Observatory for the monitoring of East Timor's transition process a programme by the 'Comissão para os Direitos do Povo Maubere'
Coordinator: Cláudia Santos 
Rua Pinheiro Chagas, 77 2ºE -  1069-069     Lisboa - Portugal
ph.: 351 1 317 28 60  -  fax: 351 1 317 28 70  -  e-mail:

Observatório Timor Leste  Updated Jan 25
Duas Organizações Não Governamentais portuguesas, a COMISSÃO PARA OS DIREITOS DO POVO MAUBERE (CDPM) e o grupo ecuménico A PAZ É POSSÍVEL EM TIMOR LESTE que, desde o início da década de oitenta, se solidarizam com a causa do Povo de Timor Leste, tomaram a decisão de criar o OBSERVATÓRIO TIMOR LESTE. A vocação do Observatório Timor Leste é, no quadro das recentes alterações do regime de Jacarta face a Timor Leste, o acompanhamento, a nível internacional, do processo negocial e, no interior do território, do inevitável período de transição que se anuncia.
correio electrónico:  URL:

East Timor Observatory  Updated Jan 25
ETO was set up by two Portuguese NGOs - the Commission for the Rights of the Maubere People (CDPM) and the ecumenical group Peace is Possible in East Timor,  which have been involved in East Timor solidarity work since the early eighties. The aim of the Observatory was to monitor East Timor's transition process, as well as the negotiating process and its repercussions at international level, and the developments in the situation inside the territory itself.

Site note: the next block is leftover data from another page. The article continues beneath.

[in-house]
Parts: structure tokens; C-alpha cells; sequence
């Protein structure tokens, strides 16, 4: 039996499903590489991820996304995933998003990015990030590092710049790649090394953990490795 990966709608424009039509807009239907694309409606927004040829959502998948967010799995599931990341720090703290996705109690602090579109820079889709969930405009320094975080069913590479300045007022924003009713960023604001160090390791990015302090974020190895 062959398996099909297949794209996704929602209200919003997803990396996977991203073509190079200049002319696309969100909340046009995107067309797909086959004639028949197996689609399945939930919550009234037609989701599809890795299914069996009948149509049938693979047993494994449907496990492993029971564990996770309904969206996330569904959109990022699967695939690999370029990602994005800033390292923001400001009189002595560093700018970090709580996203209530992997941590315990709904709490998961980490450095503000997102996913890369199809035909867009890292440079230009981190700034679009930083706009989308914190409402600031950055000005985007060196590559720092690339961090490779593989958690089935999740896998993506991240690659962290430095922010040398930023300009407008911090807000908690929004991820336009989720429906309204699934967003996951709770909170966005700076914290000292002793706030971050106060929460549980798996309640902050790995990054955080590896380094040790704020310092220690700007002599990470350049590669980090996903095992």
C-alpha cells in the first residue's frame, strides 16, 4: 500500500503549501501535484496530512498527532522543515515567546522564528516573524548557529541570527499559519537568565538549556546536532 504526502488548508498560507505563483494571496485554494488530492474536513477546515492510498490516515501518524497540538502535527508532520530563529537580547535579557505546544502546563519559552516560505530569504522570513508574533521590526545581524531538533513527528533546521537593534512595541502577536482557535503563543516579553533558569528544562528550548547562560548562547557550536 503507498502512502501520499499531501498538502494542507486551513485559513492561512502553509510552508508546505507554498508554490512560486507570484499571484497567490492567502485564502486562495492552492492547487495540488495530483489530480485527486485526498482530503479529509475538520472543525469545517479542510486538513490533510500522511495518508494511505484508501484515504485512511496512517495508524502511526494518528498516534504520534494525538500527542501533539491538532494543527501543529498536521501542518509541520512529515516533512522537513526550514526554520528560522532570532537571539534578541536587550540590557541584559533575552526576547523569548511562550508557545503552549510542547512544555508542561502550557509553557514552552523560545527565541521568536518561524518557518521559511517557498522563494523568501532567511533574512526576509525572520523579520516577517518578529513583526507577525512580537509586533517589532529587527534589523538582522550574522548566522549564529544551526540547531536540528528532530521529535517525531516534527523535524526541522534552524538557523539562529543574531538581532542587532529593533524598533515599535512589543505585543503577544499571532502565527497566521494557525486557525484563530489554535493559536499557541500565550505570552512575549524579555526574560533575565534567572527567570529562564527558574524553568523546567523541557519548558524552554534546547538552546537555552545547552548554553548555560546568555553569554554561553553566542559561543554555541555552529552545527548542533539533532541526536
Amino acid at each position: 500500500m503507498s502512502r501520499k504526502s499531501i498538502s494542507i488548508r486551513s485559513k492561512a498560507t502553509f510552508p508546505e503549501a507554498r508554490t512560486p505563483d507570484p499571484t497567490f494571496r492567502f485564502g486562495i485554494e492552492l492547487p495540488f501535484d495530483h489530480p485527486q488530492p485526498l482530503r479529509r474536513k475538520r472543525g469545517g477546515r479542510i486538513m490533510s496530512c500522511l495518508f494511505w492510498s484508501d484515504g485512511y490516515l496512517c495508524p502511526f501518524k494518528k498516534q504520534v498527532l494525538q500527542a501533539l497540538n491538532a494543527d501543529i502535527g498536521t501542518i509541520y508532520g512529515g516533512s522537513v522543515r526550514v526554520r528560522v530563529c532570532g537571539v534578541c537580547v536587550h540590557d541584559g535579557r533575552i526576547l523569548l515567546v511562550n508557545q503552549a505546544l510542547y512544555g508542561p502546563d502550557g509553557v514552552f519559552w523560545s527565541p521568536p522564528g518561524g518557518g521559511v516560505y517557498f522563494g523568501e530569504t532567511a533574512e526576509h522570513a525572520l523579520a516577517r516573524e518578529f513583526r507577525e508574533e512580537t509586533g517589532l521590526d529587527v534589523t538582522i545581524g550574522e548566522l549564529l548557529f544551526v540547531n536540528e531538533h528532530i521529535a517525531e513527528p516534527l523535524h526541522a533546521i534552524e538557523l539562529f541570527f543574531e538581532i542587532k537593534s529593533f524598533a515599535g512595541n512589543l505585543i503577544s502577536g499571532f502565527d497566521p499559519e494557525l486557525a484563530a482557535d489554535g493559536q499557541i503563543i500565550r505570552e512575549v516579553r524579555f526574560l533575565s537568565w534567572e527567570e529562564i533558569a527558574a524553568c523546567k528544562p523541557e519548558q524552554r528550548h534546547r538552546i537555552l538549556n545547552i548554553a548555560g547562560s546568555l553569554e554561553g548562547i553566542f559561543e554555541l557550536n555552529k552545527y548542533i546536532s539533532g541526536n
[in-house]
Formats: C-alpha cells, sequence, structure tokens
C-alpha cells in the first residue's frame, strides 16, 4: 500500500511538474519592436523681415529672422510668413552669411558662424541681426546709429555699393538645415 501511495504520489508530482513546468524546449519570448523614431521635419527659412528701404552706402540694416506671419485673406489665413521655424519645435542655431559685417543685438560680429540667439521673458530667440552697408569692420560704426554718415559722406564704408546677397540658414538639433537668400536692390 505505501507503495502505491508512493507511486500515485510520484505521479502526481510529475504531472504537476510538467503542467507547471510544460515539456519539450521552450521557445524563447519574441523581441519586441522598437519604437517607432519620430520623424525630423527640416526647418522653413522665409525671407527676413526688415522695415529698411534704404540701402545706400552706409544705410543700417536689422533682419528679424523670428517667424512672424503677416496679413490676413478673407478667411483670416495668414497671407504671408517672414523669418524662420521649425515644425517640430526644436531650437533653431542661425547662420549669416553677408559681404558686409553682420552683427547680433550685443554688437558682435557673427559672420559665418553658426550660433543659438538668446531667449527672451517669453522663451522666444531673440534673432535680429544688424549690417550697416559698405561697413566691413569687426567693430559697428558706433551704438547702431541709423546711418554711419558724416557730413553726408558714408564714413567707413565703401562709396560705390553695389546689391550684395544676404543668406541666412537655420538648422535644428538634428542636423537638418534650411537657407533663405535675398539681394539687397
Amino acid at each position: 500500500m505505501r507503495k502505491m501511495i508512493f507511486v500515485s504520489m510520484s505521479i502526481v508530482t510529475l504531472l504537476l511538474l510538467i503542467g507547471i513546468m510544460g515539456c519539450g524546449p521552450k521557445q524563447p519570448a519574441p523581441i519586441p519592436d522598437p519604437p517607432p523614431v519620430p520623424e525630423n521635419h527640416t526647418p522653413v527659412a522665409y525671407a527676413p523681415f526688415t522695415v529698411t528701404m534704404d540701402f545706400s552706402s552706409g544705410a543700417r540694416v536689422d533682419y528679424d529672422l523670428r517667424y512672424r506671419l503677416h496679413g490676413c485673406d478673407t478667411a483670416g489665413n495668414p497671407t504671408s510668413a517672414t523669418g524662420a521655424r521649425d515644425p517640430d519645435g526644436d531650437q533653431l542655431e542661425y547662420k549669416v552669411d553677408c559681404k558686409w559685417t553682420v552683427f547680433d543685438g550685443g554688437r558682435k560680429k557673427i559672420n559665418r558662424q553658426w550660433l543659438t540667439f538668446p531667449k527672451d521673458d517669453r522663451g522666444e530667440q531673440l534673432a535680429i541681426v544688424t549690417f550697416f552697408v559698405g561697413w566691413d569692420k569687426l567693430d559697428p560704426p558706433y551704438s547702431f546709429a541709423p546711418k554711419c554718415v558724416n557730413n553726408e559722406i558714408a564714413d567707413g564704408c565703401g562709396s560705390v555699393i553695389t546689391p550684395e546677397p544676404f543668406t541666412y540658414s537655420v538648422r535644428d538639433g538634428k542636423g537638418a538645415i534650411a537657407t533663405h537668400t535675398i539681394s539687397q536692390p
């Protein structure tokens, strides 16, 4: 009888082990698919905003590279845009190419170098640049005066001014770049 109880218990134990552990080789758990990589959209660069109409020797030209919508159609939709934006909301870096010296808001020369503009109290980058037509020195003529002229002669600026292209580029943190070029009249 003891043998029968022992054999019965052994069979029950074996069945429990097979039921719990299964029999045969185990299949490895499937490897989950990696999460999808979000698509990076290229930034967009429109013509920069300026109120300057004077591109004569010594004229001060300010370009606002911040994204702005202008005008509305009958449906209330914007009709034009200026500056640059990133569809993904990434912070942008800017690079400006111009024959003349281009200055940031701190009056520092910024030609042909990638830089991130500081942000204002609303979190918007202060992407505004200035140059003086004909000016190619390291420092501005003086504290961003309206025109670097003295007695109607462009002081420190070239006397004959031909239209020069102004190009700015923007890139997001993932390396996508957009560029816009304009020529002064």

E-mail:  Homepage:

Observatoire Timor-Oriental  Updated Jan 25
Deux Organisations Non Gouvernementales portugaises, la ‘Commission pour les Droits du Peuple Maubere’ et l’association oecuménique "La Paix est Possible au Timor Oriental", qui se solidarisent avec la cause du peuple du Timor Oriental depuis le début des années 80, ont pris la décision de créer un OBSERVATOIRE TIMOR ORIENTAL. La vocation de cet observatoire est d’accompagner le processus de transition du Timor Oriental, aussi bien le processus de négociation que ses répercussions au niveau international et l’évolution de la situation à l’intérieur du territoire.
courrier électronique:  URL:

BACK DOOR Newsletter on East Timor      homeMay news
Website:  Email:
Postal address: BACK DOOR GPO Box 59 Canberra City ACT 2601 Australia
Receive FREE weekly email Web-updates: email and include the words "Subscribe BACK DOOR" in the message header. more info